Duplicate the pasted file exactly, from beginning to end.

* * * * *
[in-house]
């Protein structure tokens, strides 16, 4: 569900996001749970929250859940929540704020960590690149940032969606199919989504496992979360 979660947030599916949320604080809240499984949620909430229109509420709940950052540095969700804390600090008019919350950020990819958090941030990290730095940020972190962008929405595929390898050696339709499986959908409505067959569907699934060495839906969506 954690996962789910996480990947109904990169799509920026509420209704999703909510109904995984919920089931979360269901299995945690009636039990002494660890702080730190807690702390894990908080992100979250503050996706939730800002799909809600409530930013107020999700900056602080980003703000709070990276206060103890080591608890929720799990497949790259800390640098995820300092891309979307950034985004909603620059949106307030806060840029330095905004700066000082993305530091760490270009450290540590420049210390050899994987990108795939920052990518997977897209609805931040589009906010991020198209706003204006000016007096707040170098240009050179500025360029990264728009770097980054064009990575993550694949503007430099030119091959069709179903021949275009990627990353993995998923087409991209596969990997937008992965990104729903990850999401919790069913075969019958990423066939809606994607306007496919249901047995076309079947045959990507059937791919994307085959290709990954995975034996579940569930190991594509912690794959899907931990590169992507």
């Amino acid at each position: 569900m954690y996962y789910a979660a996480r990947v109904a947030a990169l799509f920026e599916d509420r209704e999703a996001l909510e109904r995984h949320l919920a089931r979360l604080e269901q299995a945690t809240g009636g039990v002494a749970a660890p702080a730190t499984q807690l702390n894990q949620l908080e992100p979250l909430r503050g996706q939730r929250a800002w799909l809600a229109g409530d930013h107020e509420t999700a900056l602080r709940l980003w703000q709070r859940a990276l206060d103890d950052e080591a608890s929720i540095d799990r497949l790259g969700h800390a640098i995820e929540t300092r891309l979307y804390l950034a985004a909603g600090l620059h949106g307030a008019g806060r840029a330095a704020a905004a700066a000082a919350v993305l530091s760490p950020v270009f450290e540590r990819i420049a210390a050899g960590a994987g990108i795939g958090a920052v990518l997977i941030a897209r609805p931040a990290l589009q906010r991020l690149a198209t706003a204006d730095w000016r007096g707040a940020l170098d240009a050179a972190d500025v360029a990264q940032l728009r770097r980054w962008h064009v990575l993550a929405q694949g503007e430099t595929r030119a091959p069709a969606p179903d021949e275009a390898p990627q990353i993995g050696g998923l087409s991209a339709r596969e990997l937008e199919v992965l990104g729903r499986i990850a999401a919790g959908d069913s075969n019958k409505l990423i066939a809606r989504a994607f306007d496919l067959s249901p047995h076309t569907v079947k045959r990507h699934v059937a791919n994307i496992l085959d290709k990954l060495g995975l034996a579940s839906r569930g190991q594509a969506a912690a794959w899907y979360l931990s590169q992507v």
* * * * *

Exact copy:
[in-house]
């Protein structure tokens, strides 16, 4: 569900996001749970929250859940929540704020960590690149940032969606199919989504496992979360 979660947030599916949320604080809240499984949620909430229109509420709940950052540095969700804390600090008019919350950020990819958090941030990290730095940020972190962008929405595929390898050696339709499986959908409505067959569907699934060495839906969506 954690996962789910996480990947109904990169799509920026509420209704999703909510109904995984919920089931979360269901299995945690009636039990002494660890702080730190807690702390894990908080992100979250503050996706939730800002799909809600409530930013107020999700900056602080980003703000709070990276206060103890080591608890929720799990497949790259800390640098995820300092891309979307950034985004909603620059949106307030806060840029330095905004700066000082993305530091760490270009450290540590420049210390050899994987990108795939920052990518997977897209609805931040589009906010991020198209706003204006000016007096707040170098240009050179500025360029990264728009770097980054064009990575993550694949503007430099030119091959069709179903021949275009990627990353993995998923087409991209596969990997937008992965990104729903990850999401919790069913075969019958990423066939809606994607306007496919249901047995076309079947045959990507059937791919994307085959290709990954995975034996579940569930190991594509912690794959899907931990590169992507």
């Amino acid at each position: 569900m954690y996962y789910a979660a996480r990947v109904a947030a990169l799509f920026e599916d509420r209704e999703a996001l909510e109904r995984h949320l919920a089931r979360l604080e269901q299995a945690t809240g009636g039990v002494a749970a660890p702080a730190t499984q807690l702390n894990q949620l908080e992100p979250l909430r503050g996706q939730r929250a800002w799909l809600a229109g409530d930013h107020e509420t999700a900056l602080r709940l980003w703000q709070r859940a990276l206060d103890d950052e080591a608890s929720i540095d799990r497949l790259g969700h800390a640098i995820e929540t300092r891309l979307y804390l950034a985004a909603g600090l620059h949106g307030a008019g806060r840029a330095a704020a905004a700066a000082a919350v993305l530091s760490p950020v270009f450290e540590r990819i420049a210390a050899g960590a994987g990108i795939g958090a920052v990518l997977i941030a897209r609805p931040a990290l589009q906010r991020l690149a198209t706003a204006d730095w000016r007096g707040a940020l170098d240009a050179a972190d500025v360029a990264q940032l728009r770097r980054w962008h064009v990575l993550a929405q694949g503007e430099t595929r030119a091959p069709a969606p179903d021949e275009a390898p990627q990353i993995g050696g998923l087409s991209a339709r596969e990997l937008e199919v992965l990104g729903r499986i990850a999401a919790g959908d069913s075969n019958k409505l990423i066939a809606r989504a994607f306007d496919l067959s249901p047995h076309t569907v079947k045959r990507h699934v059937a791919n994307i496992l085959d290709k990954l060495g995975l034996a579940s839906r569930g190991q594509a969506a912690a794959w899907y979360l931990s590169q992507v």